20 April 2017

Industry Lobby Calls for IMO to Investigate Antifouling Coating Accusations  

High Levels of Banned Chemicals May Still Be Present in Some Products

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Shipping News Feature WORLDWIDE – In the past few years worries over chemical biocidal antifouling coatings have largely subsided with the advent of robot hull cleaning systems and the tightening of regulations regarding toxicity. Now however a note of concern has been raised, admittedly by some with a vested interest, calling for the International Maritime Organization (IMO) to investigate the levels of tin in silicone-based foul release systems and other ships hull coatings.

Subsea Industries, the manufacturer of the Ecospeed hull coating system, claims that, whilst use of the organotin tributyltin (TBT) was outlawed as an active biocide almost ten years ago, the IMO has ‘left the door open’ to abuse by allowing tin to be used as a catalyst which, it says, masks the fact that, in some cases, the amount of organotin present suggests it could in fact be the active toxic agent.

While shipowners may have thought the use of organotins in marine hull coatings was completely outlawed in 2008 with the ban on tributyltin (TBT), they can still be used as a catalyst if organotin content does not exceed the allowable limit of 250mg/1kg of paint. Dibutyltin and dioctyltin are the organotins under most scrutiny and Subsea’s comments are supported by Dr Rik Bruer, a former researcher at Netherlands research institute TNO and now managing director of Finsulate, a manufacturer of a non-toxic antifouling wrap, who commented:

"I have seen for myself that something strange happened with the formulation of these foul release coatings. Until 2002 I worked at TNO and at that time the chemistry of the silicone foul release coatings seemed to be in order. There was some organotin in there, but this is known to be a catalyst for curing these coatings.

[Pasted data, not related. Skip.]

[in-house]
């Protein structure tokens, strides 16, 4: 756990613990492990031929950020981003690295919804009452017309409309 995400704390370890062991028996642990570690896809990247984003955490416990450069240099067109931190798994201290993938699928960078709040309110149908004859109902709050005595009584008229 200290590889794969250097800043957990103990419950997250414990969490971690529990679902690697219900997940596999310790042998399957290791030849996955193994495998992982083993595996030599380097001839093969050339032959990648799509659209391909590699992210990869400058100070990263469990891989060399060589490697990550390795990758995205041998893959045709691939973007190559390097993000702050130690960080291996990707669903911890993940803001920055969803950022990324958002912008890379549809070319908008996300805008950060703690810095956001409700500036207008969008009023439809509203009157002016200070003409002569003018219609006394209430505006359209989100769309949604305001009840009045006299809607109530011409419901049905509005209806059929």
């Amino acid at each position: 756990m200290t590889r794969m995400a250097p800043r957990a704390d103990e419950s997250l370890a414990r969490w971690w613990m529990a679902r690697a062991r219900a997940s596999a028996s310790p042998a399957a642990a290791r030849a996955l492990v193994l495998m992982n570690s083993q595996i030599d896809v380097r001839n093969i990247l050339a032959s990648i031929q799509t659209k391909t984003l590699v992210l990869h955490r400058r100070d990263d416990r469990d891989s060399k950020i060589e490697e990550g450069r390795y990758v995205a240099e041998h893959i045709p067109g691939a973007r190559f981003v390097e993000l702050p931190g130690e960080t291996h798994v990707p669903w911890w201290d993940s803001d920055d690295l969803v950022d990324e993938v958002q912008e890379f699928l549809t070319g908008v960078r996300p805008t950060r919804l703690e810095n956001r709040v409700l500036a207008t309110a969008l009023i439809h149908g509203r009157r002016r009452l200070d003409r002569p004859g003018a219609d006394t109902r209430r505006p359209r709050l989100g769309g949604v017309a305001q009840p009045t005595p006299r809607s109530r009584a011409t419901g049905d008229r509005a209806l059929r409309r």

“About a year ago, I studied the Materials Safety Data Sheets of recent versions of these foul release coatings and it turns out that the amount of ‘catalyst’ added is more than ten times higher compared to 2005. For me there is no debate that there is a purpose beside the catalyst activity and that the risk of spreading tin compounds again to kill marine life is eminent.”

Dr Bruer, and others supporting his views, pose the question as to why organotins are still being used as catalysts in this way when even small amounts leaching into the surrounding water can have serious deleterious effects on flora and fauna just as TBT does. Professor Daniel Rittschof, a specialist in barnacles and other arthropods at the Duke University in North Carolina said:

“Part of the problem is that at very low concentrations, less than 1/1000th of the amount in coatings, organotins cause molluscs to change sex and/or become behaviourally castrated, with male following male pheromones and female following female pheromones. The effects of dibutyltin and probably dioctyltin are similar to TBT. Organotins at very low levels alter enzymes that process steroids, which is why molluscs change sex.”

Subsea Industries chairman, Boud Van Rompay, whilst admitting that he can hardly be considered unbiased whilst his company is a manufacturer of non-toxic hull coatings, raises a legitimate point in asking whether silicone-based hull coatings are relying on the presence of organotins as an active ingredient to prevent fouling, rather than a catalyst to deliver ‘non-stick’ properties to the coating. He observes:

“Only a proper and independent investigation will determine whether some paints exceed the permitted levels. But like most people in the industry, we had thought the days of toxic tin in hull coatings was long gone. It is very worrying to hear this may not be so. Independent research on the tin content of some foul release coatings appears to have identified levels allegedly exceeding the limits set by the IMO’s Marine Environmental Protection Committee (MEPC). This tends to support earlier research indicating that this type of paint appeared to be having a toxic effect on aquatic fauna in a way that led to the ban on tributyltin (TBT) in 2008.

“However, it is important that independent laboratories assess the biofouling on these hulls, underwater or in drydock, to measure the levels of toxicity. We need to have clear evidence on how these silicone-based coatings are affecting marine organisms, which are vital to the marine eco system.”

Citing a 2013 study that noted dibutyltin ‘showed toxicity toward fish and shrimp’ even when used as a catalyst, Van Rompay’ concluded: “There are studies available in the public domain that should have already raised alarm bells.”

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